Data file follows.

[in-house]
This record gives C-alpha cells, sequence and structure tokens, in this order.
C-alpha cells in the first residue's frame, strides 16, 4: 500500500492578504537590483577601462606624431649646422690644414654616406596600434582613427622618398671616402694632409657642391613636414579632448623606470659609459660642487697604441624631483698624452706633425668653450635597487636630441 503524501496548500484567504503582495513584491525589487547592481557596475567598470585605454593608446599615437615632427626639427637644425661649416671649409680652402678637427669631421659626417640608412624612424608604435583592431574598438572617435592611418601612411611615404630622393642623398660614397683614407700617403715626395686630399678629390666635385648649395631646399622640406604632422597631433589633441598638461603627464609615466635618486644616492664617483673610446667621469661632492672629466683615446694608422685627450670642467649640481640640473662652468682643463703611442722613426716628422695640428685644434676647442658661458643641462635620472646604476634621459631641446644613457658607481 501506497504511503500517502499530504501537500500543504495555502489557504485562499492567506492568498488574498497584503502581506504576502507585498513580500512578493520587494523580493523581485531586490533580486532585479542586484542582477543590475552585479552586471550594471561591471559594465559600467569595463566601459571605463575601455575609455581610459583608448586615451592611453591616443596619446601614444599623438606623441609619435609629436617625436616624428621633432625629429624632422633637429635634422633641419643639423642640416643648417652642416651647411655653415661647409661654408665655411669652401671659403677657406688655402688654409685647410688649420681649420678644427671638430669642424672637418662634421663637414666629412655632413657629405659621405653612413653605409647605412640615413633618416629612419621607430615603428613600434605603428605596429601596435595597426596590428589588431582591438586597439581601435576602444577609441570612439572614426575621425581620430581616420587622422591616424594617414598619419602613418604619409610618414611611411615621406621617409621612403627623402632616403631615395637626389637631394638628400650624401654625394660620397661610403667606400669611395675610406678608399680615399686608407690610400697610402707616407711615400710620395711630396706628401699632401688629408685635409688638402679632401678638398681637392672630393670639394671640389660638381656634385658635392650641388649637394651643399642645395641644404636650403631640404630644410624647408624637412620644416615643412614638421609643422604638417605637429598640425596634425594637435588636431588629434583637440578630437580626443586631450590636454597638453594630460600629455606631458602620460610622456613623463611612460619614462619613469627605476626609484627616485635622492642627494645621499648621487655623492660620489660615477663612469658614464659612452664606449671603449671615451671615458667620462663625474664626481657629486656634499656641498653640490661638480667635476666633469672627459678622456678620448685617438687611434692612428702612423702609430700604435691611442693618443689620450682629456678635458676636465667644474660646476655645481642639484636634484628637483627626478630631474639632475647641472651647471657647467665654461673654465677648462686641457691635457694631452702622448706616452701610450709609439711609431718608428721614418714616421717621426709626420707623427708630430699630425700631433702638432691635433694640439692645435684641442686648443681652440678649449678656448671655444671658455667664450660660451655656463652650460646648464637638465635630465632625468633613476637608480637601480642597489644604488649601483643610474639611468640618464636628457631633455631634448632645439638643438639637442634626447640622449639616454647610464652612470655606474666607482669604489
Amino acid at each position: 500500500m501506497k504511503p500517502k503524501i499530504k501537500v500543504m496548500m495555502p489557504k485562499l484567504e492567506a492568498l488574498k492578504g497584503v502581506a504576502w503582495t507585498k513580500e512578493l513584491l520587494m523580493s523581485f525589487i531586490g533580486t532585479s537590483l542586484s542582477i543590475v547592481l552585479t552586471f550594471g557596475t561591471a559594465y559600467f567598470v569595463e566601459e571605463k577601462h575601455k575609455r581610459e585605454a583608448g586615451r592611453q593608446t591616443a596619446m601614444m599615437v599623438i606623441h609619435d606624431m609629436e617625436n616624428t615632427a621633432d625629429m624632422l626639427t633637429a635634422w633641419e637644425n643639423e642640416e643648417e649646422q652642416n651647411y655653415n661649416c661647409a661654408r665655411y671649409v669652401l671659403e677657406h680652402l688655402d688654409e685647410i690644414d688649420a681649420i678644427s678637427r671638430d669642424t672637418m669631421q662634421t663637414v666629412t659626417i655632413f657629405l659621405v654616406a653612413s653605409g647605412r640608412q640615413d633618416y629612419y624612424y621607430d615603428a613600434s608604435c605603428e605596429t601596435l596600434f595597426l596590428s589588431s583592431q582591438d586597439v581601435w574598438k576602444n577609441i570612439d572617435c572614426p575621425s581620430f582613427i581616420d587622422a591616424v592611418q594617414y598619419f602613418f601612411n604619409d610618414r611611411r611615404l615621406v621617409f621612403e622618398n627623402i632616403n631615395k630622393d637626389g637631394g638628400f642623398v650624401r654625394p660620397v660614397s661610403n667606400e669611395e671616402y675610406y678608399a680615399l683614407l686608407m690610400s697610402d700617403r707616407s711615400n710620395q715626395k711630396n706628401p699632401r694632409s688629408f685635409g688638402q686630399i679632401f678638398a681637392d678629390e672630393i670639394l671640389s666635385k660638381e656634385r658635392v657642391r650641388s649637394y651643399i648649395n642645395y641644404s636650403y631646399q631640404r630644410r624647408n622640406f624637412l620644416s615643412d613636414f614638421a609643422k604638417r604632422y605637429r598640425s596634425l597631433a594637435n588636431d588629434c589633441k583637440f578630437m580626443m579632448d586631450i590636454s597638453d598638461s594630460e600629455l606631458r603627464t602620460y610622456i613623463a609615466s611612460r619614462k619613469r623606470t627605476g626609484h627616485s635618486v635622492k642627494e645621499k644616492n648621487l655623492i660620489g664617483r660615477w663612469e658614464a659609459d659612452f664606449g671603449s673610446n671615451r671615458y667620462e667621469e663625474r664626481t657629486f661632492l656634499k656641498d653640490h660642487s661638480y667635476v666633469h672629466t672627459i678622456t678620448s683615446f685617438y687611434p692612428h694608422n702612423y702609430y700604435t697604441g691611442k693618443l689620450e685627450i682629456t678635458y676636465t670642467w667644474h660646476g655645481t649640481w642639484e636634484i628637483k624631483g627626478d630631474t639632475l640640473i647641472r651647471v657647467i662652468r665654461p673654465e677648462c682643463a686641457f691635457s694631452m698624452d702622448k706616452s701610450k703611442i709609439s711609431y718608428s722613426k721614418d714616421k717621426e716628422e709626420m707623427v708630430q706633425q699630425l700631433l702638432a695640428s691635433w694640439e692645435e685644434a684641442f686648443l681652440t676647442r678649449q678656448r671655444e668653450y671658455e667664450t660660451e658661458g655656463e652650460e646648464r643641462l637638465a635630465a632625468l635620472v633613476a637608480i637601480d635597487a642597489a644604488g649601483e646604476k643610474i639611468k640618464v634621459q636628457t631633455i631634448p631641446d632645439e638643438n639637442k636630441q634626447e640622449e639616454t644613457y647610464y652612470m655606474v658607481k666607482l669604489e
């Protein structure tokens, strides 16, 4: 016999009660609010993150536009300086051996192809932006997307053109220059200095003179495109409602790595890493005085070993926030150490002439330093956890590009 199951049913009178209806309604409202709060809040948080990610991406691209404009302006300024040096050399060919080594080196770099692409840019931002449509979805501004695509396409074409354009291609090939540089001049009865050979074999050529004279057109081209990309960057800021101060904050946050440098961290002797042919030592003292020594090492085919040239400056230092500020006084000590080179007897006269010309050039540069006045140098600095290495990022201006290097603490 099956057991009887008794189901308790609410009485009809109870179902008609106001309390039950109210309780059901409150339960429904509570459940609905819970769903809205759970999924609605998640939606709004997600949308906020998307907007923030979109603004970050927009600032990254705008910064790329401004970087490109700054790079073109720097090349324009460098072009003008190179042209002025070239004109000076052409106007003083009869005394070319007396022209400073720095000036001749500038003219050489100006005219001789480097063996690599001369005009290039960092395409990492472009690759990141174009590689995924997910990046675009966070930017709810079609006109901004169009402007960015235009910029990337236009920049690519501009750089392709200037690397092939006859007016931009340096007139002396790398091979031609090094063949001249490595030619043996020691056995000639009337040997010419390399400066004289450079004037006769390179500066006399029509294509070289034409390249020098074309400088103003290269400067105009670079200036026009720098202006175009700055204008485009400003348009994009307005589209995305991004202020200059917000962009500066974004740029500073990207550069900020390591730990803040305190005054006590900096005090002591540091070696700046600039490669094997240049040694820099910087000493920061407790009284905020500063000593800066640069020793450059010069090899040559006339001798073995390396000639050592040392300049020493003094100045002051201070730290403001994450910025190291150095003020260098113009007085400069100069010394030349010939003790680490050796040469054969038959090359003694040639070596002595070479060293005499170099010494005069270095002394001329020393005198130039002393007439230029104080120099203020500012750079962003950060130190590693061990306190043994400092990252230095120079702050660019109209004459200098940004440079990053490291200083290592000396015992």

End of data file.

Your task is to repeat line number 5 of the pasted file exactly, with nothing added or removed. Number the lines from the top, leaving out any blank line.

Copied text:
């Protein structure tokens, strides 16, 4: 016999009660609010993150536009300086051996192809932006997307053109220059200095003179495109409602790595890493005085070993926030150490002439330093956890590009 199951049913009178209806309604409202709060809040948080990610991406691209404009302006300024040096050399060919080594080196770099692409840019931002449509979805501004695509396409074409354009291609090939540089001049009865050979074999050529004279057109081209990309960057800021101060904050946050440098961290002797042919030592003292020594090492085919040239400056230092500020006084000590080179007897006269010309050039540069006045140098600095290495990022201006290097603490 099956057991009887008794189901308790609410009485009809109870179902008609106001309390039950109210309780059901409150339960429904509570459940609905819970769903809205759970999924609605998640939606709004997600949308906020998307907007923030979109603004970050927009600032990254705008910064790329401004970087490109700054790079073109720097090349324009460098072009003008190179042209002025070239004109000076052409106007003083009869005394070319007396022209400073720095000036001749500038003219050489100006005219001789480097063996690599001369005009290039960092395409990492472009690759990141174009590689995924997910990046675009966070930017709810079609006109901004169009402007960015235009910029990337236009920049690519501009750089392709200037690397092939006859007016931009340096007139002396790398091979031609090094063949001249490595030619043996020691056995000639009337040997010419390399400066004289450079004037006769390179500066006399029509294509070289034409390249020098074309400088103003290269400067105009670079200036026009720098202006175009700055204008485009400003348009994009307005589209995305991004202020200059917000962009500066974004740029500073990207550069900020390591730990803040305190005054006590900096005090002591540091070696700046600039490669094997240049040694820099910087000493920061407790009284905020500063000593800066640069020793450059010069090899040559006339001798073995390396000639050592040392300049020493003094100045002051201070730290403001994450910025190291150095003020260098113009007085400069100069010394030349010939003790680490050796040469054969038959090359003694040639070596002595070479060293005499170099010494005069270095002394001329020393005198130039002393007439230029104080120099203020500012750079962003950060130190590693061990306190043994400092990252230095120079702050660019109209004459200098940004440079990053490291200083290592000396015992």